IEEE recently announced the publication of the 802.22™ standard which aims to provide broadband access to wide regional areas around the world and bring reliable and secure high-speed communications to under-served and un-served communities.
This new standard stands for Wireless Regional Area Networks (WRANs) and takes advantage of the favorable transmission characteristics of the VHF and UHF TV bands to provide broadband wireless access over a large area up to 100 km from the transmitter. Each WRAN will deliver up to 22 Mbps per channel without interfering with reception of existing TV broadcast stations, using the so-called white spaces between the occupied TV channels. This technology is especially useful for serving less densely populated areas, such as rural areas, and developing countries where most vacant TV channels can be found.
IEEE 802.22 incorporates advanced cognitive radio capabilities including dynamic spectrum access, incumbent database access, accurate geo-location techniques, spectrum sensing,regulatory domain dependent policies, spectrum etiquette, and coexistence for optimal use of the available spectrum.
There are several development scenarios for WRAN. As an extension of 802.16 (WiMAX) standard, the 802.22 is an ideal solution for offering rural broadband access. Being linked to 802.11 works, WRAN targets WiFi as well (this solution is known as Super Wifi). But it can also be used as a cellular extension to allow mobile telecommunication operators to improve coverage and/or capacity of their networks by using white space spectrum. Another scenario forecasts M2M, smart grid and smart metering solutions (as an extension of 802.15 standard).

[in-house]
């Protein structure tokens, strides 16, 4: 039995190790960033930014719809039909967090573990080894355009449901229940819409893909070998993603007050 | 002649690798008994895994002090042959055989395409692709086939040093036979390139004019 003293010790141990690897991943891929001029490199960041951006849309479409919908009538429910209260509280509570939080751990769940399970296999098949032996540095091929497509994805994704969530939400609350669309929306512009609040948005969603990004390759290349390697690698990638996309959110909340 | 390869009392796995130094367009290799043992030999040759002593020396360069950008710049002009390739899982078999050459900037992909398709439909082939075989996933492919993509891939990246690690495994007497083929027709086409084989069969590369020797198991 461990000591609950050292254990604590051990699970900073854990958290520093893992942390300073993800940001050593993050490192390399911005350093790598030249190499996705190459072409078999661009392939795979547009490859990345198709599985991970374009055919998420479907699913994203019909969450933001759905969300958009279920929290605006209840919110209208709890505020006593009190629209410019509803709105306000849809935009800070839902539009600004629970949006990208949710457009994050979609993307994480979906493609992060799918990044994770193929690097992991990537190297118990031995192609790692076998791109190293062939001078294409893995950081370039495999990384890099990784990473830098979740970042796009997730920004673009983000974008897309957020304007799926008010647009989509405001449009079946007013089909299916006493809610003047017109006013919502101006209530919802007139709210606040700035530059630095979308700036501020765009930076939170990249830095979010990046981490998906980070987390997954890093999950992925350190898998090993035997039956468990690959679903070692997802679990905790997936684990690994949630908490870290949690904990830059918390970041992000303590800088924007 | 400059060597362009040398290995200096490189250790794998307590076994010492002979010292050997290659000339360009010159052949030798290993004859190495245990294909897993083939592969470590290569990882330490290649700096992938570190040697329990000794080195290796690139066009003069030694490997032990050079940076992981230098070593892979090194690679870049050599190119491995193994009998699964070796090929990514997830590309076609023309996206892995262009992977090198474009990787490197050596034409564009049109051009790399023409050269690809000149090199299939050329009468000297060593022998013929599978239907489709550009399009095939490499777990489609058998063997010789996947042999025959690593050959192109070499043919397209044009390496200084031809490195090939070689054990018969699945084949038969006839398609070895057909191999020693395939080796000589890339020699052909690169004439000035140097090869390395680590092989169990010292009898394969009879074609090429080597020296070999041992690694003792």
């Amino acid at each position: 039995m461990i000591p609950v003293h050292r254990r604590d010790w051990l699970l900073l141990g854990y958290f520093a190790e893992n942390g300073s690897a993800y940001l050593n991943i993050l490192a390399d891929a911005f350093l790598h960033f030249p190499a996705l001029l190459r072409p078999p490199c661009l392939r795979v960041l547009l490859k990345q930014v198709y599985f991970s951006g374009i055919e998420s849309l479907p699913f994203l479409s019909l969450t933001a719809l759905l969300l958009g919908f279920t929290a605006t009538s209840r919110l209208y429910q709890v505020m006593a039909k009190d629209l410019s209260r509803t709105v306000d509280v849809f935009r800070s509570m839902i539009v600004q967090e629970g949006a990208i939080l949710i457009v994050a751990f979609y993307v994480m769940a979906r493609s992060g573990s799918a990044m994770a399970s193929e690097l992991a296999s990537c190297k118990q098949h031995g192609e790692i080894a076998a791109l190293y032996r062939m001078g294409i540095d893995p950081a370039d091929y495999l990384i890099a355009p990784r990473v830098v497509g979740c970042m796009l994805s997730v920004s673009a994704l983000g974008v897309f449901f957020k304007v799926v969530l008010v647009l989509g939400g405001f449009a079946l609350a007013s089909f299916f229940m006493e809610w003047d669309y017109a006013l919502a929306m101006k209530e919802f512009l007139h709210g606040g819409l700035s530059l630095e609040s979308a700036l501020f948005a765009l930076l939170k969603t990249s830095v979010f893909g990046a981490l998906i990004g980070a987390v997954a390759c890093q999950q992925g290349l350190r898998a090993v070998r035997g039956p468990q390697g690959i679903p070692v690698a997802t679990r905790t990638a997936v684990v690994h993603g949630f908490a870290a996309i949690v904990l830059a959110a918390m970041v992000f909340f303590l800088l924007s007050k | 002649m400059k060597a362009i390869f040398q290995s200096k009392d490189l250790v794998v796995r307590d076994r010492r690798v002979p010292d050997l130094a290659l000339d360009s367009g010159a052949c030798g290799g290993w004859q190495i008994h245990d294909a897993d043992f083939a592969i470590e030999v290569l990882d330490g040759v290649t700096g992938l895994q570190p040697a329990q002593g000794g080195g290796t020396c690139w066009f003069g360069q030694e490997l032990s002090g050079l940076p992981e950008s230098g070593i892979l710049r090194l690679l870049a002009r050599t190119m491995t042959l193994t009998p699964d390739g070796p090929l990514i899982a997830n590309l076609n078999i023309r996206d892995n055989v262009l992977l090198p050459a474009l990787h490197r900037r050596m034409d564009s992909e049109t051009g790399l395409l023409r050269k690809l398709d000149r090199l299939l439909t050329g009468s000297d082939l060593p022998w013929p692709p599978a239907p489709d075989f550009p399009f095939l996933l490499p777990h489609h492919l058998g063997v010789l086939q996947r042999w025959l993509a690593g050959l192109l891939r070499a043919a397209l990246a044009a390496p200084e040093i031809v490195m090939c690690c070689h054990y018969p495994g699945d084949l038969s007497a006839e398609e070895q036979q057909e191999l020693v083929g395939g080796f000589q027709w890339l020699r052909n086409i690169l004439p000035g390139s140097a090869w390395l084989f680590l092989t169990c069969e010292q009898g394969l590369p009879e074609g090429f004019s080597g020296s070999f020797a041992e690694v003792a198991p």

Most of the research work and implementation today concerns band identification throughdatabases queries. The developed white space databases (WSDB) provide available channels in TV white space to white space base station (WSBS) by responding to WSBS's query. The interface between existing TV broadcasting and the secondary system is automatically calculated and available channels at each WSBS location are derived.
Regulation conditions vary across countries. FCC adopted rules for unlicensed use of television white spaces in 2008. OFCOM followed in 2009 with the digital dividend decision. In the same year Denmark decided to allow the use of MUX7 for other than TV purposes. In 2010, the Australian Federal Government announced that the digital dividend would be a contiguous 126 MHz from 694 to 820 MHz with new networks to operate in 2012. Finally, the ECC reports 159 technical and operational requirements for the possible operation of cognitive radio systems in the white spaces offrequency band 470-790 MHz.
One thing is sure: harmonization is needed to create a real market.
During the White Space Summit, to be held in Novotel Paris Roissy CDG , from 10 to 12 December, 2013, experts will address all technical and standardization issues that still need to be solved.